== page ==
Jon: Mac is for sure the more mischievous, or at least he seems to be more comfortable with it. If you dug all the way down I guess you might find a similar capacity for trouble in me, but I kind of hold onto it very tightly until it comes out in some uncontrollable way and ruins everything. Mac is wise enough to let his impulse for it out in measured ways so it doesn’t warp him.

Kellie: You shared a beautiful childhood photo of a happy faced Jon being pulled in the snow by your mother. Nature is a running theme in your art work. Did you spend a lot of time in nature as a child?

Jon: I did! Or it seemed like it, anyway. We lived in a new suburb outside of Toronto growing up, but it backed onto a big empty lot with a small forest on the other side so we had access to trees and ponds and streams but they had like, shopping carts and stray bricks in them.

Kellie: How do you think nature has influenced your work?

Jon: Nature has always struck me as really beautiful and really scary at the same time. The natural world is pretty merciless, or at least it doesn’t operate on feelings, so you can set stories in it and just inject the amount of emotion or empathy you want but no more than you need, and it’s believable every time. The rules are all yours. Do animals who talk still eat each other? Do they maybe want to but they know they shouldn’t? Do some animals do better at controlling that impulse than others? Are there “civilized” animals and “uncivilized” ones? All those levers are yours to pull or not pull and defining that stuff can often lead to a story just on its own.

Kellie: What kind of books did you read as a young boy?

Jon: I’m the oldest of three boys so I was the first to get my own bedroom, but the tradeoff was that my room was also where my dad kept all his books, so I got into those kind of early on and it led to a really wide range. I read all the Hardy Boys books and Calvin and Hobbes but also I would pull stuff from his shelf and never knew what it was going to be about. I read Roots that way, and some James Michener, and all the Michael Crichtons. It was neat – there was no such thing as good books or bad books, you just read anything that had a spine you’d been staring at from your bed for a month. I think the best way to get kids reading is to just keep books around and in close proximity. It’s a strategy I’m going to copy with my little guy I think.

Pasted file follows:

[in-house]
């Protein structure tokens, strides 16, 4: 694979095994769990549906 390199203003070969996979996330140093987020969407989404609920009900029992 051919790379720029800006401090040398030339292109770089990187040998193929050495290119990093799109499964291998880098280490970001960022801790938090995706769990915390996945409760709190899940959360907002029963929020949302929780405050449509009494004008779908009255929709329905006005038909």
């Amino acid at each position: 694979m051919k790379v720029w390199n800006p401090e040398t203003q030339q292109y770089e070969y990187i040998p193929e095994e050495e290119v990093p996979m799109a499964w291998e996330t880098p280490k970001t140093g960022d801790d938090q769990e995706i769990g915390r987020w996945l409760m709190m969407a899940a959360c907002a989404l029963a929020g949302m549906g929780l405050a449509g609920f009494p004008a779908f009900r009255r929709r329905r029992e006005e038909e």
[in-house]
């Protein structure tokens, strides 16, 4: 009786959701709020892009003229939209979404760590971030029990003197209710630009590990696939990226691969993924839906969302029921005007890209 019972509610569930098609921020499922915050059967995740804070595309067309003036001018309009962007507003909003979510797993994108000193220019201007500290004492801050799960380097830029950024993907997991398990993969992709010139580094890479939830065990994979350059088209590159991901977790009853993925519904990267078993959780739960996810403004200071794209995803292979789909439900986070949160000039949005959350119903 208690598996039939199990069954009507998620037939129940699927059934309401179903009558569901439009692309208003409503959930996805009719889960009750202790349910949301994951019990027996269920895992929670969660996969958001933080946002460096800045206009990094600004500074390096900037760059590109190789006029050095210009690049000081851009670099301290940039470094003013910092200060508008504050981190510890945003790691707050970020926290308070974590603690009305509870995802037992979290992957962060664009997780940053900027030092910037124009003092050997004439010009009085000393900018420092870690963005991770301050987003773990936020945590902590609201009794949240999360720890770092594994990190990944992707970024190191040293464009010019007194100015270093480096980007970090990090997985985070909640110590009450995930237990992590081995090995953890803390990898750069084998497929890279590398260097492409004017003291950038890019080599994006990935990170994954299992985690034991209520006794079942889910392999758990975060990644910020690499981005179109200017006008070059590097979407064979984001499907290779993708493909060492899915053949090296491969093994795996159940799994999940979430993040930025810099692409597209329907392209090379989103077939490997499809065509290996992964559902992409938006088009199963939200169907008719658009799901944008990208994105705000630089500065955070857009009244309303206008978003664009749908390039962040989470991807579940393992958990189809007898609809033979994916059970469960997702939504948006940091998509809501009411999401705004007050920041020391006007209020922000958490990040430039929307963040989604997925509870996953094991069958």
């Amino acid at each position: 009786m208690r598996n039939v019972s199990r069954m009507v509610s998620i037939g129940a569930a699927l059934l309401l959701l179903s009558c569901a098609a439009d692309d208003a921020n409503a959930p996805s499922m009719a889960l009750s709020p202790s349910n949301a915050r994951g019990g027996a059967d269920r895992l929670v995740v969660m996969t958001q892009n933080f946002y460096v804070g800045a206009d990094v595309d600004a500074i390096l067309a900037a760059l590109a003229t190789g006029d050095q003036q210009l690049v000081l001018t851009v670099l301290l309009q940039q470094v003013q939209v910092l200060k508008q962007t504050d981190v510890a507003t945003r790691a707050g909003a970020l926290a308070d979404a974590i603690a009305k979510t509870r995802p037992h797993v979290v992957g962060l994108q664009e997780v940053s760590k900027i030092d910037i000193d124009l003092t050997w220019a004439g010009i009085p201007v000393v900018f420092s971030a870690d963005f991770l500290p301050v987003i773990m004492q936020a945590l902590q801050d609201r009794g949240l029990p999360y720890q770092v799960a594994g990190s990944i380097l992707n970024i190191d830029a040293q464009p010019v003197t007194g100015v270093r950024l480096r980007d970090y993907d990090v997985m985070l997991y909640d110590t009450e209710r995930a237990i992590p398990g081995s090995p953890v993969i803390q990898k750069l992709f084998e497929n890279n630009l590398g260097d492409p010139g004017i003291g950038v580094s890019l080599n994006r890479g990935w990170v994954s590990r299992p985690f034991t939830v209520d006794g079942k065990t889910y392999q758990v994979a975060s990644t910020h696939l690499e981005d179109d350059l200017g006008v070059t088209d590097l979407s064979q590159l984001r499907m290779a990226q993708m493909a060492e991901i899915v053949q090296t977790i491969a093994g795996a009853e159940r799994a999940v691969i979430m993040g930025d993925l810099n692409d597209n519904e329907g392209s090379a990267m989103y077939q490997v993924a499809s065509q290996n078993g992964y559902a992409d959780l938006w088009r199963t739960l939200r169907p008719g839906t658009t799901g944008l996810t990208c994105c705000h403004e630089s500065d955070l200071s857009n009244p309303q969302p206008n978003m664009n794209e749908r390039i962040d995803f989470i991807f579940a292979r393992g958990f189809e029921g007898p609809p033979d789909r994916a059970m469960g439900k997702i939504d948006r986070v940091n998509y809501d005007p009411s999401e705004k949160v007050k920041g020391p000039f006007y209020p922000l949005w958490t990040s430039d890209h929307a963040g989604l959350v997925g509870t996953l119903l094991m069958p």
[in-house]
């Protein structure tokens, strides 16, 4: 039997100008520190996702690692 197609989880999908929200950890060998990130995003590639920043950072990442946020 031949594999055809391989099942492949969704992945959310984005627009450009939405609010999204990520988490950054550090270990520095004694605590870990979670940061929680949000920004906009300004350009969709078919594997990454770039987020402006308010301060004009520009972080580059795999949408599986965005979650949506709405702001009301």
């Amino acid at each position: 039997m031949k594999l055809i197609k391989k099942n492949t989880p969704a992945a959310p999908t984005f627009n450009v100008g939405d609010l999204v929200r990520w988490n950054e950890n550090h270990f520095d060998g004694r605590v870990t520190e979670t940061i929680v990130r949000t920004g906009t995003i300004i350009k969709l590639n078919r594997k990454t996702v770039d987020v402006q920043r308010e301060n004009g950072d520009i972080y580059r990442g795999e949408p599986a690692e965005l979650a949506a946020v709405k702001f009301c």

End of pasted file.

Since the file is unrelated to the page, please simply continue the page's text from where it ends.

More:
Kellie: Congratulations on the birth of your new baby. What is the first book you bought to start your son’s book collection?

Jon: Thank you! It’s very exciting. I have a bunch of books left over from my own collection, but one that I did buy for his shelf that I didn’t have growing up was “Sylvester and the Magic Pebble” by William Steig. I didn’t know about Steig until I started making books myself but I’m really excited to see how it goes over with him when he gets a little older. I think I would’ve loved his books – it’s the finest writing for kids I’ve ever seen.

Kellie: Children are a wealth of inspiration. They seem to open us to new a new world while also moving us to reflect more inward on ourselves. Do you think becoming a father has inspired your work?

Jon: Well it’s a little early to tell – he’ll only be two weeks old tomorrow. One thing that has struck me already is how nice it is NOT to think about yourself so much. Making books is the best job in the world, but you do end up in your own head a lot because that’s where the work comes from. I do kind of pine a little for the days when I had a summer job or something else that was demanding my time because I always ended up coveting my own time in those days so much more, and I always made the biggest creative leaps in those times too. When you have full control of your time, like I have had the last few years, you kind of take it for granted a little, but those days certainly seem to be over, so we’ll see. Maybe I’ll just be too tired to do anything. I certainly am this week.

Thank you Jon! Happy Father’s Day.